Plié, straighten, relevé, down. Plié, straighten, relevé, down. Plié, straighten, relevé, down. Relevé, relevé, relevé. I must have performed this sequence over a hundred thousand times throughout my ballet training, each time with precision and dedication to advance my ballet career skills. As I perfected my dancing talent, I also excelled in choreography. I could within minutes envision a complete scene and ensemble from nothing but an empty stage. Who knew years after my dance experience that I would channel this talent into treating patients, at each patient situation as a stage and developing a routine that works for them with strength, dedication, intelligence, direction, and fearlessness.
I later married a man with two children on the autism spectrum. This challenge of never-ending rote and repetition directed my day-to-day existence and was a measurable means for my sons’ growth, mainstreaming into the reality we all share. This is why I wanted a career in neurology. I wanted not only to understand the brain and its unique characteristics, I wanted to understand better how my boys saw and interfaced with the world. My work in neurology not only provided me insight into my world, but also allowed me to convey grace and compassion to patients and their families. I later had a daughter who is neurotypical, creating yet a new challenge as a highly social and outgoing individual who in many ways needed the opposite of what I implemented for her brothers with autism. It was as if I were a first-time parent, learning an entirely new way of raising a child. My mix of children has required compassion, patience, creativity, and unconditional love.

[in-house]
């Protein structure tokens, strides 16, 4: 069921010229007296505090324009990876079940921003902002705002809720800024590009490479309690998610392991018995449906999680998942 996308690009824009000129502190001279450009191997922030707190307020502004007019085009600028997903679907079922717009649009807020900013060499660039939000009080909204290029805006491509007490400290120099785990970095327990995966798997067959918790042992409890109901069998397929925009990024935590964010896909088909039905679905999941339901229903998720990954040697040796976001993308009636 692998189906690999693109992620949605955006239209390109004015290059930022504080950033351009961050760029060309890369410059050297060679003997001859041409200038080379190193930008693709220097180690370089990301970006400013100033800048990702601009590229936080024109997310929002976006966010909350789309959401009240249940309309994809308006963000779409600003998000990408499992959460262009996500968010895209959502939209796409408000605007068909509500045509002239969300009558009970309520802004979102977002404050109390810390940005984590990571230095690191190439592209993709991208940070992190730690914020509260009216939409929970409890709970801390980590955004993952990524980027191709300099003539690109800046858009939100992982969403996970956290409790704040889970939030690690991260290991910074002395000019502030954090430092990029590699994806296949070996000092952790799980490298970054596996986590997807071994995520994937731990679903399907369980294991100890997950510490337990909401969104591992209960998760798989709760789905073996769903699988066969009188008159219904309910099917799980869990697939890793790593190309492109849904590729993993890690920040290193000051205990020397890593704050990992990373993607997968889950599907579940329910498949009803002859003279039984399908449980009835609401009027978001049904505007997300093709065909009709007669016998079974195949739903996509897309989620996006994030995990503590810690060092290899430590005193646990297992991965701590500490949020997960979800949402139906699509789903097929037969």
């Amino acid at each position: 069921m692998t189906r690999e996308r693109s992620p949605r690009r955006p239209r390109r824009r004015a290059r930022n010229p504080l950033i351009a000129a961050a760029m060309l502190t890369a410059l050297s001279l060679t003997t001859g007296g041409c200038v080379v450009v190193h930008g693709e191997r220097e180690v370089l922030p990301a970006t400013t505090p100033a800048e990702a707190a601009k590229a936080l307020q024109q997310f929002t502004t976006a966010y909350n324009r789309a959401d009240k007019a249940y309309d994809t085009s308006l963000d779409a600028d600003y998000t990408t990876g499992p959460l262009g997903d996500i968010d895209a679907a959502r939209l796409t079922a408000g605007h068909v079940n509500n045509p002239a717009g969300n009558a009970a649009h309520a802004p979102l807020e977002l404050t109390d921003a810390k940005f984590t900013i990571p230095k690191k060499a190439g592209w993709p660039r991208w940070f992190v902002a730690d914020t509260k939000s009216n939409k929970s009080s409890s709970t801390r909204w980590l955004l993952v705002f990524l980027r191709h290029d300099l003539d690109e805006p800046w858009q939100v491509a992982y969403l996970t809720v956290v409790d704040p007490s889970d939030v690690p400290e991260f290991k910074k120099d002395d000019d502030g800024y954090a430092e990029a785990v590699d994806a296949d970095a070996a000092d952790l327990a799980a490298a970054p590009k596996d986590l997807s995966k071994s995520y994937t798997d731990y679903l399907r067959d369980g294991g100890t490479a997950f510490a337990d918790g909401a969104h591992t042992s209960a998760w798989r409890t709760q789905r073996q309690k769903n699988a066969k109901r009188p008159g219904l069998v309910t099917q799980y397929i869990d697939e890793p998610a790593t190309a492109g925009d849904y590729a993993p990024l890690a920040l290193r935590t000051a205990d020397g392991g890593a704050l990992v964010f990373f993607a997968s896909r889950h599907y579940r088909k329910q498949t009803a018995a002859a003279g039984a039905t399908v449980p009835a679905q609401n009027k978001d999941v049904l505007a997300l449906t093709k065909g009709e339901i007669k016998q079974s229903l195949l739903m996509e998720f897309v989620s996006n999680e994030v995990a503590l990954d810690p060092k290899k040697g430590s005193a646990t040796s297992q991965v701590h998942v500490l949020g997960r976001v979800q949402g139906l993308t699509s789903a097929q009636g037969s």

The array of all my experiences, all the things I have created, and all my interventions allow me to be the medical provider I have become a bold, dedicated, sympathetic, empathetic, provider who never gives up or stops short, treating each patient situation as it were my own. I embrace the experience. I embrace the challenge.
These reasons motivate me to wake up each day, not knowing what I will face among my various roles, but having a flexible approach regardless of where the next twist or threat may lie. I am often confronted, thrown, and left without a raft. However, never a day passes that gratitude and appreciation are not expressed. Our days are about people helping people. I always say, “Grow where you are planted.” If you grow where you are planted, you will grow strong, and be able to help others with your roots. It you grow away from where you are planted, your foundation is weak and typically is less giving.
This is what motivates me in the work I do today, and in the future. This is how I do what I do.
Melle Reider-Demer is a Doctor of Nursing Practice (DNP) and the Quality Officer in the Department. She won the highly prestigious Press-Ganey Nurse of the Year Award for 2018. Melle Reider Demer has launched several new clinical care programs, spearheaded the telemedicine effort for the Department and for the Health System (and published on this) and sees patients in the outpatient clinic and the inpatient services in Neurology.